The trail starts off ascending through a forest and meadows before you gain the moraine.
Daniel on the moraine of the Kintzl Glacier with Huascaran Sur in the background.
We got to the moraine camp around 5 PM, which did not leave that much time for camp chores such as water gathering, cooking, setting up the tent... (it gets dark here around 6 PM). We should have left Huaraz earlier.
Here I am getting ready to pump water. I had to construct a dam here so a pool would form. The area was safe in the evening, but the next morning this area was a bowling alley with rocks that would fall as the sun hit the high mountain. Once we gathered water we set about cooking dinner. I enjoyed beans and rice, a variation from Freezer Bag Cooking, while Daniel ate Jaegertoph (beef, noodles and mushrooms). During dinner, we had a friendly discussion about who had the better meal. By morning, I think it was clear whose was better. By 9 PM we were settled in our sleeping bags for the night. Or so I thought...
Around 10 PM, Daniel bolted out of the tent, and I heard the sounds of vomitting nearby. Apparently the Jaegertoph did not agree with his stomach. As a result, the two of us got very little sleep that night. I lost count of the number of times he left the tent, but he had a very, very unpleasant night. I am extremely grateful that he was speedy each time and there was no mess in the tent.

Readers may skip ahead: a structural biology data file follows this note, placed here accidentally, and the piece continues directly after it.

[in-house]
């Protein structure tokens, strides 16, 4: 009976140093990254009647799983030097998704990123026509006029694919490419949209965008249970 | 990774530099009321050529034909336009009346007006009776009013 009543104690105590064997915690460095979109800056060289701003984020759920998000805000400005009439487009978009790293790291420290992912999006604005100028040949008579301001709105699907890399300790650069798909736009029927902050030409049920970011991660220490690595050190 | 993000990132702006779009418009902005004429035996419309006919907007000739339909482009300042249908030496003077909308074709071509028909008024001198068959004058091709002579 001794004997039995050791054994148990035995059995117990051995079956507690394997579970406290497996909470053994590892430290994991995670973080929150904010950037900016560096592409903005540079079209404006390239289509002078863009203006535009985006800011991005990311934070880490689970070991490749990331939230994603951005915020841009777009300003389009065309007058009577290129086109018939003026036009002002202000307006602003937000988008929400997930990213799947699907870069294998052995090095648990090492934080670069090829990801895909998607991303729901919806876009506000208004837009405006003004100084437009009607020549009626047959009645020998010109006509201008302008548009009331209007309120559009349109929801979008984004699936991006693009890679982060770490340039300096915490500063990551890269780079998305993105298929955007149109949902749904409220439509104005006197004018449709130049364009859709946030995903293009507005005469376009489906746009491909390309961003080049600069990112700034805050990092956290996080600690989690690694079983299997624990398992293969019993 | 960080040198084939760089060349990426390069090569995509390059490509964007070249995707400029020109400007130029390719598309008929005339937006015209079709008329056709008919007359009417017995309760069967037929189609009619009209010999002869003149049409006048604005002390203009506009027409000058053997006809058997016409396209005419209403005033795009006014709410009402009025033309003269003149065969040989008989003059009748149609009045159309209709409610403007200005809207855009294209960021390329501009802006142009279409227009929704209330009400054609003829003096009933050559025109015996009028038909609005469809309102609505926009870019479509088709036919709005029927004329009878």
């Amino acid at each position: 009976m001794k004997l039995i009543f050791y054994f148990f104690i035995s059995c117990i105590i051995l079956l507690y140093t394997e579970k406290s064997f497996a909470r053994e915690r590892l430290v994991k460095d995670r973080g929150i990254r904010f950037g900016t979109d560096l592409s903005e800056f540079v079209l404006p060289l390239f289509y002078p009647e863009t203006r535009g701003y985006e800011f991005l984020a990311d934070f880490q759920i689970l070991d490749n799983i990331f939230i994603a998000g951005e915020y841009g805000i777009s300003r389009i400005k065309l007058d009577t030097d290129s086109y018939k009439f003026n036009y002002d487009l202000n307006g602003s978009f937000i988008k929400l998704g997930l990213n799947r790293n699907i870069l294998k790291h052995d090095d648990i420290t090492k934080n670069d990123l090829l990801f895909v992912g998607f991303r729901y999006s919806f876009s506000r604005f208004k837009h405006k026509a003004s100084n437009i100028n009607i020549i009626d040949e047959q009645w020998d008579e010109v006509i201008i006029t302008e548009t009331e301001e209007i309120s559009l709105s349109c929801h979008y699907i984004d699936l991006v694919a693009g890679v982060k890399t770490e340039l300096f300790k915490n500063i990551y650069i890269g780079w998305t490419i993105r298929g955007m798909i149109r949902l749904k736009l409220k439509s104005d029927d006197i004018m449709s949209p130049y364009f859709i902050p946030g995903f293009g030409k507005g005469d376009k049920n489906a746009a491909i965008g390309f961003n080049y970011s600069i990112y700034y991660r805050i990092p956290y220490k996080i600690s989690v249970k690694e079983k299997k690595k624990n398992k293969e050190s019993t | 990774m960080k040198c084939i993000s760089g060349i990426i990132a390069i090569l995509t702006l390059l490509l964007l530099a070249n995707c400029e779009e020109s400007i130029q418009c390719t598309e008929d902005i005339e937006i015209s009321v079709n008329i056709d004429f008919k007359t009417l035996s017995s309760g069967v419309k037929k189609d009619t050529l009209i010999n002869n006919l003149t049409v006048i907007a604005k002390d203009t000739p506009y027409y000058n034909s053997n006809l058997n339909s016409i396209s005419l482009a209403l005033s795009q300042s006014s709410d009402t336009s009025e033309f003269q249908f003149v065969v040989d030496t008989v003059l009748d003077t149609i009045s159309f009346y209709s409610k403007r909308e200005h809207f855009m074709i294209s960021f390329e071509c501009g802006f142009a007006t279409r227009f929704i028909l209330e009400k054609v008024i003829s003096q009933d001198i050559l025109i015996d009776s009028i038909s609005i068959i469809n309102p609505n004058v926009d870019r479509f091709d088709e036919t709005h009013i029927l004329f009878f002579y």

By 8:30 AM the sun had hit camp, and I ate breakfast, while Daniel managed to hold down some tea. Daniel hadn´t slept at all, plus he was feeling weak and worried that the vomitting might return. He was definitely going down to Huaraz. Other than being tired, I felt fine. I could go up. We talked with others in the camp: J hadn´t slept much, A had diarrea, and M had a cough that may have been part of a cold. A and M decided to wait a day at 5000 m to see if they could recover enough to climb. Your body is already taxed at 5000 m, healing takes a lot longer there so I was not optimistic. J was planning to go up with a group of four from France, who also had a sick climber. This camp had turned into a hospital ward of sorts. No one was moving out of camp to the high camp with any sense of urgency and I was not optimistic about the other climbers´ health, so I decided to descend with Daniel.
I loaded up my pack with extra gear to lighten the load for Daniel, who was feeling understandably weak due to lack of food and sleep, and down we went. About a third of the way down, we ran into a porter who offered to carry down Daniel´s pack (for a fee of course), which helped quite a bit. Daniel then took some of the gear I was carrying and down we went. There was a cab waiting at the trailhead, so after I negociated the price down, we were off to Huaraz. In Yungay, the cab driver explained that there was a problem with the wheels wobbling. He helped us get a collectivo back to Huaraz.
When we got back, there was a massive stage set up in the center of town, and around 7 PM the singing started. Not good singing either, and this being Peru, louder is better (sigh). It took a long time, but I fell asleep. Daniel slept through the night and dinner and breakfast have stayed down. We´re going to try to sneak in a two day climb of Yanapaccha before our bus on Tuesday back to Lima. Hopefully, we´ll get a little more climbing in on the ¨climbing¨ part of our trip. In 21 days, I´ve put on my crampons twice.
Oh, by the way, this is Chopicalqui (6354 m):
Our route would have been the beautiful southwest ridge (AD), which follows the skyline from the right side of the photo to the summit.